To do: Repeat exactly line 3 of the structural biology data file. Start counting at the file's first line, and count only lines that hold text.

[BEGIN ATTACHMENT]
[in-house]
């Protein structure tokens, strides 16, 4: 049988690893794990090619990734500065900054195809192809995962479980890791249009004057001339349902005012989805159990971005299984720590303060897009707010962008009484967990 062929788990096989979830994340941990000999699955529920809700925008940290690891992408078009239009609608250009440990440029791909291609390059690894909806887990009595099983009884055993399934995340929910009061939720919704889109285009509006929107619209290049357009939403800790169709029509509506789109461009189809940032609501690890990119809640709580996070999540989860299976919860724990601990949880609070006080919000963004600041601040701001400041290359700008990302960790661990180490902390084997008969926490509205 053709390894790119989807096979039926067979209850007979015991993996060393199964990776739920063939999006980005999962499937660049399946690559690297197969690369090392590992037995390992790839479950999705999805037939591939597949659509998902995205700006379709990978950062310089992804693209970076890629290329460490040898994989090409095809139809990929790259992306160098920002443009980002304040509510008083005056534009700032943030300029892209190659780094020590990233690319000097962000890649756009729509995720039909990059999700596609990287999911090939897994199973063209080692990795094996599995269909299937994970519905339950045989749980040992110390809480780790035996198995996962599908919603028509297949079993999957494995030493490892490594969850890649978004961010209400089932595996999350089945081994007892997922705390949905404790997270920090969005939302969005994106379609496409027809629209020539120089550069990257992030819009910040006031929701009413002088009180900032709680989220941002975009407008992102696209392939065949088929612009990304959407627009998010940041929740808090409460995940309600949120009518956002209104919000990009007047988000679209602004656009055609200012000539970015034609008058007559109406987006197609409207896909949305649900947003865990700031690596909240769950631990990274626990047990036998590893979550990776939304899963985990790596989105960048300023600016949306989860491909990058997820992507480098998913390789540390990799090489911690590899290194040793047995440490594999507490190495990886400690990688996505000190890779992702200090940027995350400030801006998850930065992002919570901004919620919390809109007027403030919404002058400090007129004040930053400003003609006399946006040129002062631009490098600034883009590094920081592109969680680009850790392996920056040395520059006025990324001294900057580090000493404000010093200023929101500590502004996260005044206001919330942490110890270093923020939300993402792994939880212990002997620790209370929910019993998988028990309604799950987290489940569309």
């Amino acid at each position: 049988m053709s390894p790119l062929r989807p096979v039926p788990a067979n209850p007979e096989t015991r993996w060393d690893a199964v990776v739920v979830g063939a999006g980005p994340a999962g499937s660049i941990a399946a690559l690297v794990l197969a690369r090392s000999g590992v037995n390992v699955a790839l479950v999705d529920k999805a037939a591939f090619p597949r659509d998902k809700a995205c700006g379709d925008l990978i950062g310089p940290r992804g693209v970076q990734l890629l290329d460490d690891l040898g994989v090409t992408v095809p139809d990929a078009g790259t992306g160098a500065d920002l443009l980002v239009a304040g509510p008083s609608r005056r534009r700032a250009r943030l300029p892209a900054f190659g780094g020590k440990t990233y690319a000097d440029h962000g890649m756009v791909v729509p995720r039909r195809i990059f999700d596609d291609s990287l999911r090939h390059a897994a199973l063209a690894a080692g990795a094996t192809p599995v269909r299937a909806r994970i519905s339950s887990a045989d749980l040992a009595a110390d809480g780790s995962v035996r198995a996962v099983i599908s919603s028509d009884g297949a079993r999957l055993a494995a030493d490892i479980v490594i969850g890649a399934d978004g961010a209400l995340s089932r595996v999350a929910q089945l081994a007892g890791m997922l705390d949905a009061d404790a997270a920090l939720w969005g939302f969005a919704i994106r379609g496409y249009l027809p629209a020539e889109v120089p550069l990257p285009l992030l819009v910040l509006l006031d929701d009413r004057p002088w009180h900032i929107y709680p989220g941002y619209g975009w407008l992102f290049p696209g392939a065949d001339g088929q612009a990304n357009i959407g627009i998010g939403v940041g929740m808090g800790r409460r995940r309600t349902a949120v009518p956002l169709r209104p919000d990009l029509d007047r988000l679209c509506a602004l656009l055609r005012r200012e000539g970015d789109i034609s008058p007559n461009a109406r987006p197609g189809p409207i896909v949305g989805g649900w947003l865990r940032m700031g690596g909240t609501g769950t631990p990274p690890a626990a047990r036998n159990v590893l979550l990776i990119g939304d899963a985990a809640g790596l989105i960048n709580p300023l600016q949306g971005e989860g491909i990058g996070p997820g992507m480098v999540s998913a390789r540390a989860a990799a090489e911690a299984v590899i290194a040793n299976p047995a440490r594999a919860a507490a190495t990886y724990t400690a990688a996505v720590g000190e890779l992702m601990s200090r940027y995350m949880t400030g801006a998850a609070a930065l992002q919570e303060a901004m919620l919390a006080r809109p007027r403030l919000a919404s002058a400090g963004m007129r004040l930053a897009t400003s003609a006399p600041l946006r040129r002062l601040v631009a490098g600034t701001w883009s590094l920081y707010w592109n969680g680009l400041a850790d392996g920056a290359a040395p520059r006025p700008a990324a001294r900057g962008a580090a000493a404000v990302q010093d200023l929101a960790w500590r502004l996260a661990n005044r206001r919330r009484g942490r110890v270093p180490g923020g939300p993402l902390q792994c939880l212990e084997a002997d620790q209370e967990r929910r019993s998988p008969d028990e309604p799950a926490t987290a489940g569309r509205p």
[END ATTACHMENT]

């Amino acid at each position: 049988m053709s390894p790119l062929r989807p096979v039926p788990a067979n209850p007979e096989t015991r993996w060393d690893a199964v990776v739920v979830g063939a999006g980005p994340a999962g499937s660049i941990a399946a690559l690297v794990l197969a690369r090392s000999g590992v037995n390992v699955a790839l479950v999705d529920k999805a037939a591939f090619p597949r659509d998902k809700a995205c700006g379709d925008l990978i950062g310089p940290r992804g693209v970076q990734l890629l290329d460490d690891l040898g994989v090409t992408v095809p139809d990929a078009g790259t992306g160098a500065d920002l443009l980002v239009a304040g509510p008083s609608r005056r534009r700032a250009r943030l300029p892209a900054f190659g780094g020590k440990t990233y690319a000097d440029h962000g890649m756009v791909v729509p995720r039909r195809i990059f999700d596609d291609s990287l999911r090939h390059a897994a199973l063209a690894a080692g990795a094996t192809p599995v269909r299937a909806r994970i519905s339950s887990a045989d749980l040992a009595a110390d809480g780790s995962v035996r198995a996962v099983i599908s919603s028509d009884g297949a079993r999957l055993a494995a030493d490892i479980v490594i969850g890649a399934d978004g961010a209400l995340s089932r595996v999350a929910q089945l081994a007892g890791m997922l705390d949905a009061d404790a997270a920090l939720w969005g939302f969005a919704i994106r379609g496409y249009l027809p629209a020539e889109v120089p550069l990257p285009l992030l819009v910040l509006l006031d929701d009413r004057p002088w009180h900032i929107y709680p989220g941002y619209g975009w407008l992102f290049p696209g392939a065949d001339g088929q612009a990304n357009i959407g627009i998010g939403v940041g929740m808090g800790r409460r995940r309600t349902a949120v009518p956002l169709r209104p919000d990009l029509d007047r988000l679209c509506a602004l656009l055609r005012r200012e000539g970015d789109i034609s008058p007559n461009a109406r987006p197609g189809p409207i896909v949305g989805g649900w947003l865990r940032m700031g690596g909240t609501g769950t631990p990274p690890a626990a047990r036998n159990v590893l979550l990776i990119g939304d899963a985990a809640g790596l989105i960048n709580p300023l600016q949306g971005e989860g491909i990058g996070p997820g992507m480098v999540s998913a390789r540390a989860a990799a090489e911690a299984v590899i290194a040793n299976p047995a440490r594999a919860a507490a190495t990886y724990t400690a990688a996505v720590g000190e890779l992702m601990s200090r940027y995350m949880t400030g801006a998850a609070a930065l992002q919570e303060a901004m919620l919390a006080r809109p007027r403030l919000a919404s002058a400090g963004m007129r004040l930053a897009t400003s003609a006399p600041l946006r040129r002062l601040v631009a490098g600034t701001w883009s590094l920081y707010w592109n969680g680009l400041a850790d392996g920056a290359a040395p520059r006025p700008a990324a001294r900057g962008a580090a000493a404000v990302q010093d200023l929101a960790w500590r502004l996260a661990n005044r206001r919330r009484g942490r110890v270093p180490g923020g939300p993402l902390q792994c939880l212990e084997a002997d620790q209370e967990r929910r019993s998988p008969d028990e309604p799950a926490t987290a489940g569309r509205p």